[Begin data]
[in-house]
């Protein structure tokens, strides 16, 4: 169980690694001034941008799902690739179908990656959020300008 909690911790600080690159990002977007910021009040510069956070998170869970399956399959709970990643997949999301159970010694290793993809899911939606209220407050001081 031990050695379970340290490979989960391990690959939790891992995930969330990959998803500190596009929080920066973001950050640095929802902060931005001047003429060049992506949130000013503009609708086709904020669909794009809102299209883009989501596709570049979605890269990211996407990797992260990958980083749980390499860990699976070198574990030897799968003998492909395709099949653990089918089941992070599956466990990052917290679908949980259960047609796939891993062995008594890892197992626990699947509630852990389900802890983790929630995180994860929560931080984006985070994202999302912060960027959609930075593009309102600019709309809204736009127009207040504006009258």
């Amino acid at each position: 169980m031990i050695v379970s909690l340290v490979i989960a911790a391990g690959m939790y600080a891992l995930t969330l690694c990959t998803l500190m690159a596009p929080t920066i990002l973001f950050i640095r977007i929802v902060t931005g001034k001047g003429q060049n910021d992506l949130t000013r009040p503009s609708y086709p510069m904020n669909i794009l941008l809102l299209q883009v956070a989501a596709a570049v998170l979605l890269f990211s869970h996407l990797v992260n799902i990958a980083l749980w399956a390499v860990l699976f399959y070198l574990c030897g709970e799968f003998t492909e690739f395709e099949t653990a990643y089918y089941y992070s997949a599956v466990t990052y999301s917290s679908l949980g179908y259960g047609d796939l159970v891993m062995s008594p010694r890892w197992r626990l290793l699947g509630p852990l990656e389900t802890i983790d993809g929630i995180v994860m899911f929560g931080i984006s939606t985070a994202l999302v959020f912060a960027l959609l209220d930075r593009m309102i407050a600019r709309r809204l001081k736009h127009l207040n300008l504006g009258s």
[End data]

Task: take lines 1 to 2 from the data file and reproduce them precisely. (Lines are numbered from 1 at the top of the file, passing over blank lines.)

[in-house]
């Protein structure tokens, strides 16, 4: 169980690694001034941008799902690739179908990656959020300008 909690911790600080690159990002977007910021009040510069956070998170869970399956399959709970990643997949999301159970010694290793993809899911939606209220407050001081 031990050695379970340290490979989960391990690959939790891992995930969330990959998803500190596009929080920066973001950050640095929802902060931005001047003429060049992506949130000013503009609708086709904020669909794009809102299209883009989501596709570049979605890269990211996407990797992260990958980083749980390499860990699976070198574990030897799968003998492909395709099949653990089918089941992070599956466990990052917290679908949980259960047609796939891993062995008594890892197992626990699947509630852990389900802890983790929630995180994860929560931080984006985070994202999302912060960027959609930075593009309102600019709309809204736009127009207040504006009258």